5. Portland Timbers
  6. Chivas USA
  7. Toronto FC
  8. New York City FC
  9. Orlando
  10. Miami
  11. Atlanta
  12. Minneapolis

That was a fair bit of editorializing on my part for the 4 unknown expansion teams, but what the hell, why not? Isn’t this whole thing?

So if we take the final standings of the 2013 season, how would things shake out?

Your Cup Playoff teams would be (first 6 teams all seeded from Division 1 by standing placement):

  1. New York Red Bull
  2. Sporting KC
  3. Real Salt Lake
  4. LA Galaxy
  5. Seattle Sounders
  6. Houston Dynamo
  7. Portland Timbers (1st place from Division 2, automatic promotion for 2014)
  8. New England Revolution (2nd place from Division 2, automatic promotion for 2014)

Your Promotion Playoff teams would be (winner plays in Division 1 in 2014, other 3 teams play in Division 2):

  1. San Jose Earthquakes (10th place team from Division 1)
  2. Colorado Rapids (3rd place from Division 2)
  3. Philadelphia Union (4th place from Division 2)
  4. FC Dallas (5th place from Division 2)

Automatic relegation goes to D.C. United (12th place from Division 1) and Columbus Crew (11th place from Division 1). Both teams would play in Division 2 for 2014.

Other Bits

It will be important that the league continue to share money in an equal share to all teams and keep the salary cap the same for all, even in Division 2. Again, this isn’t something most fans care about, but without this, there is no way ownership would ever sign onto this.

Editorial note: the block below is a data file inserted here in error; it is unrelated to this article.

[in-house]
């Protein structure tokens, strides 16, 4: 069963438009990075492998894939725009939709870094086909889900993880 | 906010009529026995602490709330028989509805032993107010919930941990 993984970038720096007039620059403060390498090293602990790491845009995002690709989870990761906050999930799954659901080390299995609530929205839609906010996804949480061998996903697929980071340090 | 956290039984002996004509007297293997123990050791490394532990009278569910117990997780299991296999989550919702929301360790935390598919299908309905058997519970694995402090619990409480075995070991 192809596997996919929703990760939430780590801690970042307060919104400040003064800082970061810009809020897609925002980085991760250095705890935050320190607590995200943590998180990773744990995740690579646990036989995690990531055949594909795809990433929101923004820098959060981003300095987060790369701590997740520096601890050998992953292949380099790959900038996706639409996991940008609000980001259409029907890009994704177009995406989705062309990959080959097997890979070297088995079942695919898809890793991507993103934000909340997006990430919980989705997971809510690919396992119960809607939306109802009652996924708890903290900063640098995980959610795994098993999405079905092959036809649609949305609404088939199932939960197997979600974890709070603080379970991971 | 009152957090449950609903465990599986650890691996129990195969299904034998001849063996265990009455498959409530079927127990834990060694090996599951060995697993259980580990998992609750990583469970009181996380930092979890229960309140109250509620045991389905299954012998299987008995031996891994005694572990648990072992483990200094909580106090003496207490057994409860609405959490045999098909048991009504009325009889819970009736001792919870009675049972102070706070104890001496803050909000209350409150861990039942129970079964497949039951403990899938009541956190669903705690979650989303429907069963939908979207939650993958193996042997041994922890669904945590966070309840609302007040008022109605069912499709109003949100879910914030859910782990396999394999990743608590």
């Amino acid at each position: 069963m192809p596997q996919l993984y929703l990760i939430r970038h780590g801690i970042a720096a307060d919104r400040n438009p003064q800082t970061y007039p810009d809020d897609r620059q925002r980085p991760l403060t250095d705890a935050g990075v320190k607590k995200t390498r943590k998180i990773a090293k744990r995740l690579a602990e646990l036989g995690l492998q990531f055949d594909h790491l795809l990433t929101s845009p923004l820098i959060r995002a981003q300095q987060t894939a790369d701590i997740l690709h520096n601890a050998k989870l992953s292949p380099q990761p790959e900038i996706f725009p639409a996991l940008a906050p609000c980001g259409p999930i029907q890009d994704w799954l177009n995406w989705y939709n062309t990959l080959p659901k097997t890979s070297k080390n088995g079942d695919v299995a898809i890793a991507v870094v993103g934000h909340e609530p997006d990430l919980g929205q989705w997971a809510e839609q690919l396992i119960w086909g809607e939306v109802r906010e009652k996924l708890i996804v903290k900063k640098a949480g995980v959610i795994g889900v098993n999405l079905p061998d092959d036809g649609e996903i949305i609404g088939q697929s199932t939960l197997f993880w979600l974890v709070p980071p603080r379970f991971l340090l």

The draft could potentially be part of this, perhaps the last place team of the Promotion Playoffs? This would give teams a reason to push to continue to win games in Division 2 to get into the playoffs. And then what team is going to intentionally tank it with an opportunity to get into Division 1? No one, that’s who.  Then again, getting rid of the draft altogether would be nice.

Who would the 1st and 2nd place teams play in the playoffs? The newly promoted teams or the 5th and 6th teams from Division 1? The argument could be made that those 5th and 6th place teams from Division 1 are weaker.

National TV will need to guarantee some cross division games so the Division 2 teams don’t feel slighted.

This system would also allow for more expansion (talent pool issues aside). But it would require that an even number of teams be added during any expansion. Those teams would need to enter into Division 2 and an extra team would need to be promoted (perhaps no playoff that year?). This would obviously raise scheduling concerns though.


A lot of us would love to see a true promotion/relegation system in the US. I’m not sure I believe that’s ever a real possibility, so I worked around that constraint.  But hopefully, this gets a foot in the door towards at the very least multiple, separated (not the hybrid I’ve proposed) MLS divisions. Then, possibly the full blown deal.

What’s the effect of all of this? We still get 12 teams into “playoffs”, it’s just that we haven’t completely sullied the Cup Playoffs with all 12 of those teams. The owners are assured of getting an opportunity to earn playoff money, even from Division 2 and they are guaranteed games against all the best players in the league. The fans get a form of promotion/relegation. And for some of the “mid-table” or lower teams, they still have a lot to play for until the very end of the season.